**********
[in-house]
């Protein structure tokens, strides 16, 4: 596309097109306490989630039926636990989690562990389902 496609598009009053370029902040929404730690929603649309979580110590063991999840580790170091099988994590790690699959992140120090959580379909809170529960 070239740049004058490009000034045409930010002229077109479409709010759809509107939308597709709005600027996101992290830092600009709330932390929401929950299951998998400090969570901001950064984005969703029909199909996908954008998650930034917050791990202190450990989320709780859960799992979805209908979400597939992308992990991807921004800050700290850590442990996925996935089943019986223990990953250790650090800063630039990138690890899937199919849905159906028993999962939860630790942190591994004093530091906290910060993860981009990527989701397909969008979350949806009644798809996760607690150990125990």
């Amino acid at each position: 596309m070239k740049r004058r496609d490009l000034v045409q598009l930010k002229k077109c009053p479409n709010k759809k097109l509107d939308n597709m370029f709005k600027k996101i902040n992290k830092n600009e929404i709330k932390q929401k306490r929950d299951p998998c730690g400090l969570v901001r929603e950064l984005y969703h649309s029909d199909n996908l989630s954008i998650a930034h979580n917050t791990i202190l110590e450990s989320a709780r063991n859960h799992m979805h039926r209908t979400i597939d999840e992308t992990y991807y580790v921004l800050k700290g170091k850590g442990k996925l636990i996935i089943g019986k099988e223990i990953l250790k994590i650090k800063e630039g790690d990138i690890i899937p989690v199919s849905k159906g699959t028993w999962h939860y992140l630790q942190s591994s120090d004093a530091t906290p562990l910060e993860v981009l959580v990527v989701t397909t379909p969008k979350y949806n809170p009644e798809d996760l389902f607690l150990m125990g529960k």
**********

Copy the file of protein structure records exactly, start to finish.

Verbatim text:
[in-house]
């Protein structure tokens, strides 16, 4: 596309097109306490989630039926636990989690562990389902 496609598009009053370029902040929404730690929603649309979580110590063991999840580790170091099988994590790690699959992140120090959580379909809170529960 070239740049004058490009000034045409930010002229077109479409709010759809509107939308597709709005600027996101992290830092600009709330932390929401929950299951998998400090969570901001950064984005969703029909199909996908954008998650930034917050791990202190450990989320709780859960799992979805209908979400597939992308992990991807921004800050700290850590442990996925996935089943019986223990990953250790650090800063630039990138690890899937199919849905159906028993999962939860630790942190591994004093530091906290910060993860981009990527989701397909969008979350949806009644798809996760607690150990125990």
């Amino acid at each position: 596309m070239k740049r004058r496609d490009l000034v045409q598009l930010k002229k077109c009053p479409n709010k759809k097109l509107d939308n597709m370029f709005k600027k996101i902040n992290k830092n600009e929404i709330k932390q929401k306490r929950d299951p998998c730690g400090l969570v901001r929603e950064l984005y969703h649309s029909d199909n996908l989630s954008i998650a930034h979580n917050t791990i202190l110590e450990s989320a709780r063991n859960h799992m979805h039926r209908t979400i597939d999840e992308t992990y991807y580790v921004l800050k700290g170091k850590g442990k996925l636990i996935i089943g019986k099988e223990i990953l250790k994590i650090k800063e630039g790690d990138i690890i899937p989690v199919s849905k159906g699959t028993w999962h939860y992140l630790q942190s591994s120090d004093a530091t906290p562990l910060e993860v981009l959580v990527v989701t397909t379909p969008k979350y949806n809170p009644e798809d996760l389902f607690l150990m125990g529960k």